April 17 (Bloomberg) -- General Motors Co., armed with its best vehicles in a generation, reported a 3.6 percent increase in global sales during the first quarter, keeping its lead over Volkswagen AG by about 90,000 vehicles.
Chevrolet sales in the U.S. and Buick demand in China helped GM deliver 2.36 million cars and trucks in the first three months of 2013, the Detroit-based company said yesterday in an e-mail. VW said April 12 that sales during the period rose 5.1 percent to 2.27 million. Toyota Motor Corp., which outsold both companies last year, hasn’t reported global delivery figures yet.
“Our goal is not to be just No. 1 on a sales basis,” Dan Ammann, GM chief financial officer, said yesterday during an interview for a taping of “Autoline This Week.” “Our goal is to be profitable in every segment in which we operate around the world.”
GM faces increased pressure to maintain its standing as the world’s second-best selling automaker ahead of VW. Toyota retook the lead position from GM last year as the Toyota City, Japan-based company recovered from natural disasters in Asia in 2011.
Volkswagen, based in Wolfsburg, Germany, reported a 5.9 percent sales decline in Europe that was offset by gains in the U.S. and China. The company, with brands including Audi and Porsche, said its U.S. sales rose 15 percent to 142,800 and China deliveries increased 21 percent to 633,900.
“This is Chevrolet’s 10th consecutive record-breaking quarter of global sales,” Mark Reuss, president of GM’s North American operations, said yesterday in Detroit in advance of the SAE World Congress, an auto-engineering conference, at an industry breakfast held by Dawda Mann, a Bloomfield Hills, Michigan-based law firm. “Chevrolet is, in fact, being reborn.”
Chief Executive Officer Dan Akerson is pushing to refocus GM’s efforts around two global brands, Chevrolet and Cadillac, as the company competes with VW and Toyota for worldwide scale.
Toyota, which introduced 19 new or refreshed vehicles in the U.S. last year, regained the sales lead from GM in 2012, selling 9.75 million vehicles. GM sold 9.29 million vehicles last year, more than half in its two largest markets: 2.6 million in the U.S. and 2.84 million in China.
The U.S. automaker finished No. 2 last year, outselling VW by more than 200,000 deliveries. VW aims to become the world’s biggest by 2018.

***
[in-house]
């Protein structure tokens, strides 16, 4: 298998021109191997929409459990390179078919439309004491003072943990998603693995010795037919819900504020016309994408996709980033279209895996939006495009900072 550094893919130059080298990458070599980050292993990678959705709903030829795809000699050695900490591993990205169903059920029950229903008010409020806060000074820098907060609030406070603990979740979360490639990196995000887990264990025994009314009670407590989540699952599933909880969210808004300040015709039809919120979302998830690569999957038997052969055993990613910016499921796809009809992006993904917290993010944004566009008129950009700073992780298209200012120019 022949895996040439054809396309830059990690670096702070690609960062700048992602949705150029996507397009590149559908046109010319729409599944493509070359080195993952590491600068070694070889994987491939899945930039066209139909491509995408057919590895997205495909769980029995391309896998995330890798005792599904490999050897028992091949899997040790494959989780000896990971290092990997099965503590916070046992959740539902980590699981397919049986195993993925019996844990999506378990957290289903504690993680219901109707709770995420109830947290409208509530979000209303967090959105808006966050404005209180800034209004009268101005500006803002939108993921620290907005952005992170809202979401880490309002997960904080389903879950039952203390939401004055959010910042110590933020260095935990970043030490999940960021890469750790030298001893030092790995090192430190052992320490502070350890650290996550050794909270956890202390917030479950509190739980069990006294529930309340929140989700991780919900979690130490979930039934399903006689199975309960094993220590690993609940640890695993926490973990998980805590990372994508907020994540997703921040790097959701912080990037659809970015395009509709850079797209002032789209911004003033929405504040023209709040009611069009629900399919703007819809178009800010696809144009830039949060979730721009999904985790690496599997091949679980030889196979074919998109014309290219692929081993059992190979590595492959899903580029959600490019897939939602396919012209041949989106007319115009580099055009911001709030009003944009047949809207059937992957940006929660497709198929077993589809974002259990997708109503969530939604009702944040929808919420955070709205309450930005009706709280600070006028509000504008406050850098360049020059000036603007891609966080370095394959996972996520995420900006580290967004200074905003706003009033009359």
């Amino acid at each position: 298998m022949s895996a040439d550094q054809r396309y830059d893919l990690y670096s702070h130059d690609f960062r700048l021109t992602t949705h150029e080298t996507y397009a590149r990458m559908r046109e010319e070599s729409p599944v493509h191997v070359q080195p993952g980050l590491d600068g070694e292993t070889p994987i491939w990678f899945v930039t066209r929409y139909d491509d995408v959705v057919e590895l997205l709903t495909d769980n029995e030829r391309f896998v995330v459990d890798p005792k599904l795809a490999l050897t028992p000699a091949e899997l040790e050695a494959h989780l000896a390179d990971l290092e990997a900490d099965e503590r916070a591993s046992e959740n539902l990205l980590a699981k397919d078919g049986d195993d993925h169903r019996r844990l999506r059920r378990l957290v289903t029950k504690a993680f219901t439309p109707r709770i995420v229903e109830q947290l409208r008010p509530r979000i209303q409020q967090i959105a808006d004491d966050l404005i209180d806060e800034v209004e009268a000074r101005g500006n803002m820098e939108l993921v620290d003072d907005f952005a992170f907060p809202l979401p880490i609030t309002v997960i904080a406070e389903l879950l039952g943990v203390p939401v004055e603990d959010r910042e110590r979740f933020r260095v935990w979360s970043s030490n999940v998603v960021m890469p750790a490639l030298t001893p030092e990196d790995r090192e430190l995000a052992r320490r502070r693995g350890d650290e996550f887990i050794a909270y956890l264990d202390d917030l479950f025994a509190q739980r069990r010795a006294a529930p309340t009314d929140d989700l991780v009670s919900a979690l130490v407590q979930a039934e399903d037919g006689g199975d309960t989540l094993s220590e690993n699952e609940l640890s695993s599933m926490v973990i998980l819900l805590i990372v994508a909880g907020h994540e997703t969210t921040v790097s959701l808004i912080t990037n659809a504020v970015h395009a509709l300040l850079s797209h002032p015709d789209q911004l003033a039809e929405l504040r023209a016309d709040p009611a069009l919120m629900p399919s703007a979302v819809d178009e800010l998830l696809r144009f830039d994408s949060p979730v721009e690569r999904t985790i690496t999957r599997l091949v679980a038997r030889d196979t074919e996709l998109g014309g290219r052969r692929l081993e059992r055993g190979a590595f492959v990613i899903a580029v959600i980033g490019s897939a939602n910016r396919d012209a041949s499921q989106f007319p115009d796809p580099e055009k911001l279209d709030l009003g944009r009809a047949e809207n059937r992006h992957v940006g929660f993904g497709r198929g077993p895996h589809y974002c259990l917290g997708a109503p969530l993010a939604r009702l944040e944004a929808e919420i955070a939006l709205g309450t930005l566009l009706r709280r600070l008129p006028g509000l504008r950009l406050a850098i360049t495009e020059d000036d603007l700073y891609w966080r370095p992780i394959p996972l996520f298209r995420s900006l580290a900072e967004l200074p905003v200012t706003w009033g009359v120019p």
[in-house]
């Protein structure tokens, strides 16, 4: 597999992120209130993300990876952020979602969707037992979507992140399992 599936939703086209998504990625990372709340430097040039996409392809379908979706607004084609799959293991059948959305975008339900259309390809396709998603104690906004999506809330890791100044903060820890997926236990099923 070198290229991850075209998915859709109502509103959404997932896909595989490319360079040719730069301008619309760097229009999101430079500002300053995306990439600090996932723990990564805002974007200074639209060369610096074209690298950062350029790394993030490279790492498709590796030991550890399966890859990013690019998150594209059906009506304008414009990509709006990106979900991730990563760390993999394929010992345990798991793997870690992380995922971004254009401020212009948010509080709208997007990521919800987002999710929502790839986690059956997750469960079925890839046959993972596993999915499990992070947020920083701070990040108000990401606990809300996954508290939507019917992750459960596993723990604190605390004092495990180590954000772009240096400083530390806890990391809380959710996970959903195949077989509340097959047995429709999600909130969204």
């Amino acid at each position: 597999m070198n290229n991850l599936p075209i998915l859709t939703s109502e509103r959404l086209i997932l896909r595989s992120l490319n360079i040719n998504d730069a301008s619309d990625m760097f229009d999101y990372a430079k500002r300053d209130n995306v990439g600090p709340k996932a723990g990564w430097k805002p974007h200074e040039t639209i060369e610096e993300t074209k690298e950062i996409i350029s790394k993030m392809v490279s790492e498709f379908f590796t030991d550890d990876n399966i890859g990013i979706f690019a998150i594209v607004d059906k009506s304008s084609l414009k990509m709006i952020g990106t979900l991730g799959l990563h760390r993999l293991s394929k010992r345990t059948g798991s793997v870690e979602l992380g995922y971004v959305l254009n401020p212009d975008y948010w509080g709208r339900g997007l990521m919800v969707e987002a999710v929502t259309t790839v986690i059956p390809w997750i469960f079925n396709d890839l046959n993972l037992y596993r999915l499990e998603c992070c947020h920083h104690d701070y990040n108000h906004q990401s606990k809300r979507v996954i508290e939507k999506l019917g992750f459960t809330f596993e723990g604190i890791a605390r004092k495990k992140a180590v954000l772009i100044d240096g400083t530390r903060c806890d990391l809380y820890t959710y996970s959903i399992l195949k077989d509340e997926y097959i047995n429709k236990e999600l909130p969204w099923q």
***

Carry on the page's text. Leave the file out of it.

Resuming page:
GM’s first-quarter sales in the U.S. rose 9.3 percent to 664,963 and GM in China gained 9.6 percent to 816,373, the company previously said. China sales include deliveries with its joint-venture partners.
As head of GM’s North American operations, Reuss is overseeing GM’s effort to bring out about 20 new vehicles in the U.S. this year after its shares of the home market slipped to an 88-year-low in 2012. The Impala full-sized sedan is arriving in showrooms this month and will be followed by a redesigned Silverado pickup.
The company’s revamped Corvette has also been garnering attention after it was revealed in January in Detroit. An early review by Motor Trend in its March 2013 issue said the new Corvette “has it where it counts,” noting that “the radical new bodywork is jet-inspired and race-tested” while the interior has been improved with a cabin that’s been “bathed in soft-touch materials.”
Reuss told reporters that new Chevrolet and GMC mid-size pickups would be revealed this year and go on sale in the U.S. in 2014. GM hasn’t decided yet whether it will use the old Chevrolet Colorado and GMC Canyon names, he said.
The Chevy version will be aimed at taking on the Toyota Tacoma and the GMC version will achieve 95 percent of the duty-cycle of a bigger Sierra full-sized pickup with better fuel efficiency, Reuss told the audience during his presentation.
“We’re going to really target different buyers with these two trucks” than who buys the full-sized pickups, he told reporters. “We’d love to have a truck like a Chevrolet mid-sized truck to go really attract the West Coast with a lifestyle truck that is really beautiful and fun.”
GM gained 1.9 percent to $29.47 at the close in New York. The shares have gained 2.2 percent this year, trailing the S&P 500 Index’s 10 percent rise. VW has dropped 14 percent, while Toyota, aided by the weakening yen, soared 36 percent.
Ammann’s interview on “Autoline This Week” will be broadcast beginning May 17 on PBS stations or at www.autoline.tv.
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